Scenario conditions
All generals are dependable. The combined Prussian army commanders count as one general. All units are regular except the grenadiers and cuirassier which are superior.
Hills are gentle. The line of trees between Grunningen and Hermsdorf counts as an obstacle, blocks LOS, and should generally be treated as the edge of a wood. Units must be in contact with the trees to see or be seen through them, or to fire or be fired at.
The first side reduced to half strength loses. 

And so there we were. My local friend Roy was good enough to come round and play out the resulting contest with me - he took the Austrians, I was the Prussian commander. I set up the table as per the Grant map, (a 7.5' x 6' table was in use), and my 16 figure infantry units and 8 figure cavalry units fitted in quite well with the book deployment. However, I will be the first to admit that the magnificent spectacle of the original table, as re-created for the Partisan show, was far in excess of anything you see here.

The Game

And they're off! The Prussians grind forward, whilst the Austrians deploy their infantry into line and
commence a threatening flanking move with their cavalry.
Prussian fusiliers move forward through Hermsdorf.
Roy used his superior cavalry to much greater effect than the players in the original battle.
Whilst the cuirassiers and hussars move in, the dragoons circle out to the Austrian extreme right,
 to exploit the inevitable victory.
The Prussians shake out into line. I misjudged the positioning of my infantry flank guard,
which was to have disastrous consequences.
Overview as the game entered its middle phase. In the background the Austrian cavalry is poised for success.
The Austrian infantry are nicely deployed, and the Prussian guns begin to engage.
Roy assumes an expression of appropriate smugness as the Prussian cavalry goes under.
The Austrian dragoons on the left of the picture are ready for the exploitation phase.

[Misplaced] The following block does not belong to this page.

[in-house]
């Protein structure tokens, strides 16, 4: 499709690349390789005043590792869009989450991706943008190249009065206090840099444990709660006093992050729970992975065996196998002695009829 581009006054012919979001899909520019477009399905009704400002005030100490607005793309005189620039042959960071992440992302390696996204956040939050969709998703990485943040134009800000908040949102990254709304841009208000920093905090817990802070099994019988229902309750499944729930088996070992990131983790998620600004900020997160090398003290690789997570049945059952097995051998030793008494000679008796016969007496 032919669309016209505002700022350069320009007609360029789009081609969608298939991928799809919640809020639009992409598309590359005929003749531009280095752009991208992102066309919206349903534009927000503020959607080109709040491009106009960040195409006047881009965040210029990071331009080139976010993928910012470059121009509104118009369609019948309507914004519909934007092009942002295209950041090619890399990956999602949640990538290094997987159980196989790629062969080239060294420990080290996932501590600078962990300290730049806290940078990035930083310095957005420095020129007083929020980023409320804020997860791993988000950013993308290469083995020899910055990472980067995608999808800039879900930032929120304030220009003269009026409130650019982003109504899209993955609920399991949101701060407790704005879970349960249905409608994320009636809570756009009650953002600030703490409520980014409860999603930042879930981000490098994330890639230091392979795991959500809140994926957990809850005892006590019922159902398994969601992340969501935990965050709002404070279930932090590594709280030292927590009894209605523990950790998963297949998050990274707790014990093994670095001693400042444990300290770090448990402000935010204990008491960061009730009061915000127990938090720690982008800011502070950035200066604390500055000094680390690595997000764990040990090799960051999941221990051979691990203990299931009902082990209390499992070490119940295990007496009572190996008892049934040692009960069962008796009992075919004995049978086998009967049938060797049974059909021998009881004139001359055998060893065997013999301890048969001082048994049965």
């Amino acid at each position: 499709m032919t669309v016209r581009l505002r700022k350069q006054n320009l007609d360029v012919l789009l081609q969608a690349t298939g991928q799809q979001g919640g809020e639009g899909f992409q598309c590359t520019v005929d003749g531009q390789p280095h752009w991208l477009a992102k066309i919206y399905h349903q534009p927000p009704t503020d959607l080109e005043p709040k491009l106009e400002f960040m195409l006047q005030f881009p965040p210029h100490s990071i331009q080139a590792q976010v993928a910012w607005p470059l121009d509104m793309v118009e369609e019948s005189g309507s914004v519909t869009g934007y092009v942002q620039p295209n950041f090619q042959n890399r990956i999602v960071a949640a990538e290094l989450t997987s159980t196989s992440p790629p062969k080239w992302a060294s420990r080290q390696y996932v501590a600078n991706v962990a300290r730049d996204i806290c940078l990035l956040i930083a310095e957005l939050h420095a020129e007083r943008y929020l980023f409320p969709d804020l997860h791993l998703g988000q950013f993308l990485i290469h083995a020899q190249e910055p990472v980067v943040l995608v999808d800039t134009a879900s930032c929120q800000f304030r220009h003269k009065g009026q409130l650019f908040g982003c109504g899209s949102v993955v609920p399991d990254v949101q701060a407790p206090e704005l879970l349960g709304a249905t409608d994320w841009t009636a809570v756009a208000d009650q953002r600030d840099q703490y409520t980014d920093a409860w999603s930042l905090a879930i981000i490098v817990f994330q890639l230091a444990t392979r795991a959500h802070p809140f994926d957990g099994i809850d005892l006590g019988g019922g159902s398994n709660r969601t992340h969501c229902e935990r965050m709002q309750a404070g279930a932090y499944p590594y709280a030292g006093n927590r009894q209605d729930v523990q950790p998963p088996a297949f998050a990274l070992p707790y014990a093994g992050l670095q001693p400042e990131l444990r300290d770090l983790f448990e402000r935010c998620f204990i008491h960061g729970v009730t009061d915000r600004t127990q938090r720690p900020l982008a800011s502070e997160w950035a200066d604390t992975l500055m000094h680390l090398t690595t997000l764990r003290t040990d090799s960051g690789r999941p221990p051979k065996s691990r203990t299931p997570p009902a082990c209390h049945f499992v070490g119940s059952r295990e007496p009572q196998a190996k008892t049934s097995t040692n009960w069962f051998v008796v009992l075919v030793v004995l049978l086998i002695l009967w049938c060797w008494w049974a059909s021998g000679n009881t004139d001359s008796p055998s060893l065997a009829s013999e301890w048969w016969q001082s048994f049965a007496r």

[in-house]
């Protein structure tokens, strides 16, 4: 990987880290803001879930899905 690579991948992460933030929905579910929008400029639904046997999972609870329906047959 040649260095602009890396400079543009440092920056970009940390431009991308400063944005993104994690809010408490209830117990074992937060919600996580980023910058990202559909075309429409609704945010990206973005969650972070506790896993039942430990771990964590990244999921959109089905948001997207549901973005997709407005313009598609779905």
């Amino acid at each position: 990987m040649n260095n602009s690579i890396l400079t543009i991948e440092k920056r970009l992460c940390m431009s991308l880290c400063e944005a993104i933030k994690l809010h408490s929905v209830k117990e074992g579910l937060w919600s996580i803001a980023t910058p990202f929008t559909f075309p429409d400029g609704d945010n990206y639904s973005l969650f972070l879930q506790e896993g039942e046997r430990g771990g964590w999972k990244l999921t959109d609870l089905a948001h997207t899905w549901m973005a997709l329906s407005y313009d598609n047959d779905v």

Oh dear me. There don't appear to be any Prussian cavalry left!
And there is nothing between the Austrian cavalry and my gun line!
The Prussian infantry plough on, hoping for a miracle.
But with no advantage in quality or numbers, a successful frontal attack seems unlikely.
By the next move, a grenadier unit has to turn around to face the cavalry threat to the Prussian flank and rear.
The orange dice indicate a number of attacking Prussian units are already weakened by Austrian fire.
End phase. Everything starts to go horribly wrong for the Prussians as the Austrian hussars
prepare to charge the hurriedly re-deploying (and horribly exposed) Prussian guns.
Well, that wasn't supposed to happen. A sequence of murderously effective Austrian volleys sweeps
a swathe of Prussian infantry units from the table in front of Mollwitz.
A further overview as the game ends on move 7.
The Prussians have been comprehensively defeated.
Oops. Where did all the Prussian infantry go?

Roy's tactics were straightforward but ruthlessly effective. If I had deployed an infantry flank guard on the left of the Prussian infantry line, I could have made more of a fight of it. Perhaps I should have also tried to strike the left of the Austrian line near Grunningen as the Prussian forces in the 1971 battle, but I'm not sure this would have worked.

A very enjoyable 3 hours of wargaming (including the preparatory briefing and the usual bit of chat before we started). My own 'historical' re-fight is scheduled for about three weeks time. Of course, the term 'historical' should be taken with a large pinch of salt - playing with toy soldiers always has an extremely limited relationship to the events of real battles. Anyway, we'll see if the Prussians can do better and repeat their victory from 1741.

See you then!